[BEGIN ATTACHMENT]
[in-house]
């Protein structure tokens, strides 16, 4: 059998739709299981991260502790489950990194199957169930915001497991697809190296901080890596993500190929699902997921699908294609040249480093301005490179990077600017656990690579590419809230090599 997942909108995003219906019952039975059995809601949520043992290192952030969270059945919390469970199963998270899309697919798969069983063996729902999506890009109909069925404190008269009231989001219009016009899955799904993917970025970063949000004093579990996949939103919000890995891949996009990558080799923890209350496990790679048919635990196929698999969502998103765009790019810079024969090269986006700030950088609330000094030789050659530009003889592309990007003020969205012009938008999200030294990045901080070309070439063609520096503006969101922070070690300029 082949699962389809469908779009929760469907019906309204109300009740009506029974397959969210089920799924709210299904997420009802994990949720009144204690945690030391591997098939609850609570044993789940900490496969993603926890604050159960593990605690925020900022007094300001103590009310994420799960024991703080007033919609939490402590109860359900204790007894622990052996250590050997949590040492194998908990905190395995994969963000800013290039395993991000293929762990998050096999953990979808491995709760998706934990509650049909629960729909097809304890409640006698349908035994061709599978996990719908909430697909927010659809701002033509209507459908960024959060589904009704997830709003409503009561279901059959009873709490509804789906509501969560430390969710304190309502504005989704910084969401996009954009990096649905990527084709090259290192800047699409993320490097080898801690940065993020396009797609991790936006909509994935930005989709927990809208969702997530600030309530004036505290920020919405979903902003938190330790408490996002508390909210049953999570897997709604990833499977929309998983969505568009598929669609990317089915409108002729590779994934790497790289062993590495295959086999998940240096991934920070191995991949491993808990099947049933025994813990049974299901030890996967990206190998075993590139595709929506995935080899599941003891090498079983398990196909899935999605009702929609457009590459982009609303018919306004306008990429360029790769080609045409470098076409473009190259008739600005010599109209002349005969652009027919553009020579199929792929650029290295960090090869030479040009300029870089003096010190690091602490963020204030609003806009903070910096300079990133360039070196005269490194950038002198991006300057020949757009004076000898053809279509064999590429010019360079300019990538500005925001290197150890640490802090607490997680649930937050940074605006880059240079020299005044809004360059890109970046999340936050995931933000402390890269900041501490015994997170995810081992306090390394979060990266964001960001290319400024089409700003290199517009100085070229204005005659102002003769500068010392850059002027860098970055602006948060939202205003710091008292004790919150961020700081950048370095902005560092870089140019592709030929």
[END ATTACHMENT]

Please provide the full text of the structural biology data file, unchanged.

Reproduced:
[in-house]
């Protein structure tokens, strides 16, 4: 059998739709299981991260502790489950990194199957169930915001497991697809190296901080890596993500190929699902997921699908294609040249480093301005490179990077600017656990690579590419809230090599 997942909108995003219906019952039975059995809601949520043992290192952030969270059945919390469970199963998270899309697919798969069983063996729902999506890009109909069925404190008269009231989001219009016009899955799904993917970025970063949000004093579990996949939103919000890995891949996009990558080799923890209350496990790679048919635990196929698999969502998103765009790019810079024969090269986006700030950088609330000094030789050659530009003889592309990007003020969205012009938008999200030294990045901080070309070439063609520096503006969101922070070690300029 082949699962389809469908779009929760469907019906309204109300009740009506029974397959969210089920799924709210299904997420009802994990949720009144204690945690030391591997098939609850609570044993789940900490496969993603926890604050159960593990605690925020900022007094300001103590009310994420799960024991703080007033919609939490402590109860359900204790007894622990052996250590050997949590040492194998908990905190395995994969963000800013290039395993991000293929762990998050096999953990979808491995709760998706934990509650049909629960729909097809304890409640006698349908035994061709599978996990719908909430697909927010659809701002033509209507459908960024959060589904009704997830709003409503009561279901059959009873709490509804789906509501969560430390969710304190309502504005989704910084969401996009954009990096649905990527084709090259290192800047699409993320490097080898801690940065993020396009797609991790936006909509994935930005989709927990809208969702997530600030309530004036505290920020919405979903902003938190330790408490996002508390909210049953999570897997709604990833499977929309998983969505568009598929669609990317089915409108002729590779994934790497790289062993590495295959086999998940240096991934920070191995991949491993808990099947049933025994813990049974299901030890996967990206190998075993590139595709929506995935080899599941003891090498079983398990196909899935999605009702929609457009590459982009609303018919306004306008990429360029790769080609045409470098076409473009190259008739600005010599109209002349005969652009027919553009020579199929792929650029290295960090090869030479040009300029870089003096010190690091602490963020204030609003806009903070910096300079990133360039070196005269490194950038002198991006300057020949757009004076000898053809279509064999590429010019360079300019990538500005925001290197150890640490802090607490997680649930937050940074605006880059240079020299005044809004360059890109970046999340936050995931933000402390890269900041501490015994997170995810081992306090390394979060990266964001960001290319400024089409700003290199517009100085070229204005005659102002003769500068010392850059002027860098970055602006948060939202205003710091008292004790919150961020700081950048370095902005560092870089140019592709030929």